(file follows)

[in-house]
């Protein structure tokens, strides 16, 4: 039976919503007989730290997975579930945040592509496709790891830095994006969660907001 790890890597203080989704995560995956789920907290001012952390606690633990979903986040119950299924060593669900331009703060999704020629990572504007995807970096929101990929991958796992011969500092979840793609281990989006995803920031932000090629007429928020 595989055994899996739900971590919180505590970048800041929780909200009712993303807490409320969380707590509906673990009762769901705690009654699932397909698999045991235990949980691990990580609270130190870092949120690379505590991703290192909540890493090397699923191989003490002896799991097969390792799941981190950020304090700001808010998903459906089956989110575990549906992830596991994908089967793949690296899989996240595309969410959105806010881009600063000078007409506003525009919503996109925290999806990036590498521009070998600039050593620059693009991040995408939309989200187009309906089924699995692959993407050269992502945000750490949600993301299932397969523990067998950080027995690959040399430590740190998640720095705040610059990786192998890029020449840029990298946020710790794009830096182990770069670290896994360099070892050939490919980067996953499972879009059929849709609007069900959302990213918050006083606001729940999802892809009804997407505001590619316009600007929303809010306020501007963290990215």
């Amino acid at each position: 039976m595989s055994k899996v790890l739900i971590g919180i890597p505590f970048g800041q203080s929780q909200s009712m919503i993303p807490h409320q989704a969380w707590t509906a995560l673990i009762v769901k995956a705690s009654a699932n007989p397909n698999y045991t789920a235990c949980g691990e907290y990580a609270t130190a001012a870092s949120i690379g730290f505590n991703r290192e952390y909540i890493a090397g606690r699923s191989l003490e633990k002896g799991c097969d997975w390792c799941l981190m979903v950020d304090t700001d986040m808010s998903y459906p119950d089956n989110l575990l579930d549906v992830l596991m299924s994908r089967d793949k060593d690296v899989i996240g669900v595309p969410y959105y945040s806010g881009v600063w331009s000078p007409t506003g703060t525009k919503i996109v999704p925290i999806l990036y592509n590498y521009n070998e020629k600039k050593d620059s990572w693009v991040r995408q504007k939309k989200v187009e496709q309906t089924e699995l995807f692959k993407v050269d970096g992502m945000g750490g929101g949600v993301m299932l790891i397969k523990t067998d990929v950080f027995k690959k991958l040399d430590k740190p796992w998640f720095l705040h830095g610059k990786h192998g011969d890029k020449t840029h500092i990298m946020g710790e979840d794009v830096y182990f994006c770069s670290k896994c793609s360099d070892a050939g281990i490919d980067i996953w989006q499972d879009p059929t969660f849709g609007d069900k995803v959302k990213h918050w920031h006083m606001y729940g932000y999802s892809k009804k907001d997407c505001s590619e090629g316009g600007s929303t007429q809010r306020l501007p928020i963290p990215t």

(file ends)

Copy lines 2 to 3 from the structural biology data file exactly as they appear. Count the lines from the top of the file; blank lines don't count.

């Protein structure tokens, strides 16, 4: 039976919503007989730290997975579930945040592509496709790891830095994006969660907001 790890890597203080989704995560995956789920907290001012952390606690633990979903986040119950299924060593669900331009703060999704020629990572504007995807970096929101990929991958796992011969500092979840793609281990989006995803920031932000090629007429928020 595989055994899996739900971590919180505590970048800041929780909200009712993303807490409320969380707590509906673990009762769901705690009654699932397909698999045991235990949980691990990580609270130190870092949120690379505590991703290192909540890493090397699923191989003490002896799991097969390792799941981190950020304090700001808010998903459906089956989110575990549906992830596991994908089967793949690296899989996240595309969410959105806010881009600063000078007409506003525009919503996109925290999806990036590498521009070998600039050593620059693009991040995408939309989200187009309906089924699995692959993407050269992502945000750490949600993301299932397969523990067998950080027995690959040399430590740190998640720095705040610059990786192998890029020449840029990298946020710790794009830096182990770069670290896994360099070892050939490919980067996953499972879009059929849709609007069900959302990213918050006083606001729940999802892809009804997407505001590619316009600007929303809010306020501007963290990215």
């Amino acid at each position: 039976m595989s055994k899996v790890l739900i971590g919180i890597p505590f970048g800041q203080s929780q909200s009712m919503i993303p807490h409320q989704a969380w707590t509906a995560l673990i009762v769901k995956a705690s009654a699932n007989p397909n698999y045991t789920a235990c949980g691990e907290y990580a609270t130190a001012a870092s949120i690379g730290f505590n991703r290192e952390y909540i890493a090397g606690r699923s191989l003490e633990k002896g799991c097969d997975w390792c799941l981190m979903v950020d304090t700001d986040m808010s998903y459906p119950d089956n989110l575990l579930d549906v992830l596991m299924s994908r089967d793949k060593d690296v899989i996240g669900v595309p969410y959105y945040s806010g881009v600063w331009s000078p007409t506003g703060t525009k919503i996109v999704p925290i999806l990036y592509n590498y521009n070998e020629k600039k050593d620059s990572w693009v991040r995408q504007k939309k989200v187009e496709q309906t089924e699995l995807f692959k993407v050269d970096g992502m945000g750490g929101g949600v993301m299932l790891i397969k523990t067998d990929v950080f027995k690959k991958l040399d430590k740190p796992w998640f720095l705040h830095g610059k990786h192998g011969d890029k020449t840029h500092i990298m946020g710790e979840d794009v830096y182990f994006c770069s670290k896994c793609s360099d070892a050939g281990i490919d980067i996953w989006q499972d879009p059929t969660f849709g609007d069900k995803v959302k990213h918050w920031h006083m606001y729940g932000y999802s892809k009804k907001d997407c505001s590619e090629g316009g600007s929303t007429q809010r306020l501007p928020i963290p990215t």